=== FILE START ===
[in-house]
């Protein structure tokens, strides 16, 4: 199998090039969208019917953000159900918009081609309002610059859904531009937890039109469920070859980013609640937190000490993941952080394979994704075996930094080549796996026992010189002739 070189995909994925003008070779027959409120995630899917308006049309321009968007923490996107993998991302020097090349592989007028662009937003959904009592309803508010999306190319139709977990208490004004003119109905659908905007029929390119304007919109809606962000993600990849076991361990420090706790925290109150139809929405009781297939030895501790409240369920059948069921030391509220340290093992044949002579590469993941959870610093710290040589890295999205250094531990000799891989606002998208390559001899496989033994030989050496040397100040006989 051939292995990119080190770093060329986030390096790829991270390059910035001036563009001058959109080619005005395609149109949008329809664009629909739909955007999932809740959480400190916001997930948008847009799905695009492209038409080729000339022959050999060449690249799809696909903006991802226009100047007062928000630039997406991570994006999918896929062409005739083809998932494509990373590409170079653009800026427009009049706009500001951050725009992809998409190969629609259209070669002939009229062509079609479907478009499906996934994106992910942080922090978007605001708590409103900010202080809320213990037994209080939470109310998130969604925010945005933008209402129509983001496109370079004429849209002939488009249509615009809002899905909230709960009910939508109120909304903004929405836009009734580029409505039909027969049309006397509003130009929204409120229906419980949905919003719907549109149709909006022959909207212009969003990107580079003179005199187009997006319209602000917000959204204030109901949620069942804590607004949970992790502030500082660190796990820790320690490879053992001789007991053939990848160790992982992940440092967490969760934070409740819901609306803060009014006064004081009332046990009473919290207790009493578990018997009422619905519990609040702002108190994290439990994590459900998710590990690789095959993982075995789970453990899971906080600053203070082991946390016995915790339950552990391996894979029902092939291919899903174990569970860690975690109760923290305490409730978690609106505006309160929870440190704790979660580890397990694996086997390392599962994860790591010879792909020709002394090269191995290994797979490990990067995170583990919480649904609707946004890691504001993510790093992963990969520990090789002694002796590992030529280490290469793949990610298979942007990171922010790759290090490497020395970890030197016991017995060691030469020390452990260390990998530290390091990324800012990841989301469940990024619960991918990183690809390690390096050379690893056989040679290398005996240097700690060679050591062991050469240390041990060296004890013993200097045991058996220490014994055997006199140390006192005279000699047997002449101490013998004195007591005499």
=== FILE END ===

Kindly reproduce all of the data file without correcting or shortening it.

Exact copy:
[in-house]
């Protein structure tokens, strides 16, 4: 199998090039969208019917953000159900918009081609309002610059859904531009937890039109469920070859980013609640937190000490993941952080394979994704075996930094080549796996026992010189002739 070189995909994925003008070779027959409120995630899917308006049309321009968007923490996107993998991302020097090349592989007028662009937003959904009592309803508010999306190319139709977990208490004004003119109905659908905007029929390119304007919109809606962000993600990849076991361990420090706790925290109150139809929405009781297939030895501790409240369920059948069921030391509220340290093992044949002579590469993941959870610093710290040589890295999205250094531990000799891989606002998208390559001899496989033994030989050496040397100040006989 051939292995990119080190770093060329986030390096790829991270390059910035001036563009001058959109080619005005395609149109949008329809664009629909739909955007999932809740959480400190916001997930948008847009799905695009492209038409080729000339022959050999060449690249799809696909903006991802226009100047007062928000630039997406991570994006999918896929062409005739083809998932494509990373590409170079653009800026427009009049706009500001951050725009992809998409190969629609259209070669002939009229062509079609479907478009499906996934994106992910942080922090978007605001708590409103900010202080809320213990037994209080939470109310998130969604925010945005933008209402129509983001496109370079004429849209002939488009249509615009809002899905909230709960009910939508109120909304903004929405836009009734580029409505039909027969049309006397509003130009929204409120229906419980949905919003719907549109149709909006022959909207212009969003990107580079003179005199187009997006319209602000917000959204204030109901949620069942804590607004949970992790502030500082660190796990820790320690490879053992001789007991053939990848160790992982992940440092967490969760934070409740819901609306803060009014006064004081009332046990009473919290207790009493578990018997009422619905519990609040702002108190994290439990994590459900998710590990690789095959993982075995789970453990899971906080600053203070082991946390016995915790339950552990391996894979029902092939291919899903174990569970860690975690109760923290305490409730978690609106505006309160929870440190704790979660580890397990694996086997390392599962994860790591010879792909020709002394090269191995290994797979490990990067995170583990919480649904609707946004890691504001993510790093992963990969520990090789002694002796590992030529280490290469793949990610298979942007990171922010790759290090490497020395970890030197016991017995060691030469020390452990260390990998530290390091990324800012990841989301469940990024619960991918990183690809390690390096050379690893056989040679290398005996240097700690060679050591062991050469240390041990060296004890013993200097045991058996220490014994055997006199140390006192005279000699047997002449101490013998004195007591005499």